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Hello, I setup a small linux box booting from USB stick and running without Harddisk. The USB stick is meant to be mounted all the time as it contains the ...
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- 04-06-2011 #1
- Join Date
- Apr 2011
USB-stick disconnects automatically
I setup a small linux box booting from USB stick and running without Harddisk.
The USB stick is meant to be mounted all the time as it contains the whole OS and the home directory for various data.
The USB stick goes offline after several hours (in the last case after 14 hours) and reconnects immediately:
Apr 5 10:37:26 localhost kernel: [ 61.513365] Slow work thread pool: Ready
Apr 6 02:12:49 localhost kernel: [56183.935993] usb 1-3: USB disconnect, address 2
Apr 6 02:13:11 localhost kernel: [56205.988234] sd 4:0:0:0: Device offlined - not ready after error recovery
Apr 6 02:13:11 localhost kernel: [56206.550697] usb 1-3: New USB device found,
Apr 6 02:13:18 localhost kernel: [56213.556867] sd 5:0:0:0: [sdb] 7831552 512-byte logical blocks: (4.00 GB/3.73 GiB)
Some information about the system
Kernel Version: 2.6.32-5-686 (Debian 2.6.32-29)
Motherboard: Intel D945GSEJT
Some standard homeuser USB stick
Do you have some idea what the reason for this behavior could be?
May there be some hidden timeouts in either the USB stick, Motherboard, Linux Kernel...?
But until now the time to the disconnect does not seem to be fix but rather random.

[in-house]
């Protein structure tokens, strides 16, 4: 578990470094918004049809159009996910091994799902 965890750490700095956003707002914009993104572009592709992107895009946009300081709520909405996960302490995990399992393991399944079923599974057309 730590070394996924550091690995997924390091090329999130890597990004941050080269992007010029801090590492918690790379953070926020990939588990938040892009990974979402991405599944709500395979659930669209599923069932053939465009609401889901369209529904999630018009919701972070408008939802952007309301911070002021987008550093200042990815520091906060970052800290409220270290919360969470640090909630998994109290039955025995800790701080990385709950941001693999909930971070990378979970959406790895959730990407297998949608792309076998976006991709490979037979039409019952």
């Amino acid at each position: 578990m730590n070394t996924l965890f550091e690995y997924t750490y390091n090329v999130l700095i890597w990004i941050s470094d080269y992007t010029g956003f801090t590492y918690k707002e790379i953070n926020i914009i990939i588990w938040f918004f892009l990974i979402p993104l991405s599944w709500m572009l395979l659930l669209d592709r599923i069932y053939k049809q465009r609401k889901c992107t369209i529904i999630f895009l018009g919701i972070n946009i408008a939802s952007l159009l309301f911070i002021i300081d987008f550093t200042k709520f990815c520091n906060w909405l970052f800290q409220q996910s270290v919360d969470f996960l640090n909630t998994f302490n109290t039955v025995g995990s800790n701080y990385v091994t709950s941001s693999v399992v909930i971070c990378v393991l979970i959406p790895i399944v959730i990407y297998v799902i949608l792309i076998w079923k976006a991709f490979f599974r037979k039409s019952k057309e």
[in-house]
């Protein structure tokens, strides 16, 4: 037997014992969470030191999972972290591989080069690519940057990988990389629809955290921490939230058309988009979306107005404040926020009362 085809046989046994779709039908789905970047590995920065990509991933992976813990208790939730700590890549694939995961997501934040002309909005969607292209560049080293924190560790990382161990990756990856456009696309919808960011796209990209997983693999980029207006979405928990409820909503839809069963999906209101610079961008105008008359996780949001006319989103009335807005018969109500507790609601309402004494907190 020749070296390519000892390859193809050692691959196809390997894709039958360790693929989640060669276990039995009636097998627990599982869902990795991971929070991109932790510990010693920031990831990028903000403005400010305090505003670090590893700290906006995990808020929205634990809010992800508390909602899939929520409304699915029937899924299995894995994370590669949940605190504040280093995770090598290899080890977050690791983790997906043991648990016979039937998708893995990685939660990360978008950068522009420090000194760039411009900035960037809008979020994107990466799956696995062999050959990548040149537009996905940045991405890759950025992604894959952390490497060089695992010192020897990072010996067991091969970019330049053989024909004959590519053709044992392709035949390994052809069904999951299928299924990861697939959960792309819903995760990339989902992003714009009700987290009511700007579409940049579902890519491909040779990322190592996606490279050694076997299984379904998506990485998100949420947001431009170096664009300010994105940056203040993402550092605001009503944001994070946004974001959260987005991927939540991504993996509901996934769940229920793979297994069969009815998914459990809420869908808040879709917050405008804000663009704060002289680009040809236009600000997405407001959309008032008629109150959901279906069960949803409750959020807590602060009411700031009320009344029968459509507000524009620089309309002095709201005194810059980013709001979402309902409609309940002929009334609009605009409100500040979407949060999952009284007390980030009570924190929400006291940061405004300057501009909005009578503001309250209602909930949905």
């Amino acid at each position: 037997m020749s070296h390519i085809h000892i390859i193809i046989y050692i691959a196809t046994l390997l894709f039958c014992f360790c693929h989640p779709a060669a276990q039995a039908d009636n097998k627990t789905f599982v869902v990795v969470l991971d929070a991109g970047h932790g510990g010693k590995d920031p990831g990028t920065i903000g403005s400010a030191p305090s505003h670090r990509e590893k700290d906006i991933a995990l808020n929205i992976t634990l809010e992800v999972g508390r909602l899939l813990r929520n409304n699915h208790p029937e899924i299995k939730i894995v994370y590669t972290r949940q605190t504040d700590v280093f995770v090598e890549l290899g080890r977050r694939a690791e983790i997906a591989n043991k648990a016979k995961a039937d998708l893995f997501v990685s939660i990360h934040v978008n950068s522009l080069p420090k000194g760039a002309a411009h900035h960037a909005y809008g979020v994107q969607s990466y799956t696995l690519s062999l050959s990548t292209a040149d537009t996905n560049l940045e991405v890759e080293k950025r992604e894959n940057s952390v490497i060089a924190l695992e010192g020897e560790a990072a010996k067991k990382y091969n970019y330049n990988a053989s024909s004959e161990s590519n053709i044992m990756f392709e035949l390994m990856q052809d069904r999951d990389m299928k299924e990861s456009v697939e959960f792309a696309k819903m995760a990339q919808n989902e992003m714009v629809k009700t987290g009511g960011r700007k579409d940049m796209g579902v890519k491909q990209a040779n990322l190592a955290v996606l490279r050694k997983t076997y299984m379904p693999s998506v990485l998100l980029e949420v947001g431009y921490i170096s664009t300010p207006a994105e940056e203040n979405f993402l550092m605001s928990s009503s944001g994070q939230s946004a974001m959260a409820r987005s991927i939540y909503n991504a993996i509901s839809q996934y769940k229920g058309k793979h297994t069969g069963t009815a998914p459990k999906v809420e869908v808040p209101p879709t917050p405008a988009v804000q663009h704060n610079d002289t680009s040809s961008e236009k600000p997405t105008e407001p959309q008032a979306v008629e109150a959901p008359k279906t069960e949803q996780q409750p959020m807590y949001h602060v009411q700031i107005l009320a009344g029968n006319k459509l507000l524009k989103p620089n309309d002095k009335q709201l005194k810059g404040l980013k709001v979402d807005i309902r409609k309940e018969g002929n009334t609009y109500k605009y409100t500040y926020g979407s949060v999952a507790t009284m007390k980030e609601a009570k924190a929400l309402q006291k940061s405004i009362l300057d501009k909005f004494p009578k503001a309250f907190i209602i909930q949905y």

Could it be some BIOS setting?
Are USB sticks not considered to be used as root device? I already reduced write access to the stick, but it didn't help.
I thank you very much for any help in advance.
- 04-08-2011 #2
- Join Date
- Apr 2009
- I can be found either 40 miles west of Chicago, in Chicago, or in a galaxy far, far away.
AFAIK, there is no reason why you can't use a USB stick to run as a system drive. People do frequently. Does it only go offline when it has been idle for some time, or does it do so even when file I/O is going on? There may be something going on with the device itself, or the USB hub, or port. I've personally never seen anything in standard BIOS settings to enable a USB timeout sort of behavior. Mostly what I see is a "legacy USB" setting that these days you probably don't want to enable as it will make booting from USB and using USB keyboards and mice quite impossible, from what I understand.Sometimes, real fast is almost as good as real time.
Just remember, Semper Gumbi - always be flexible!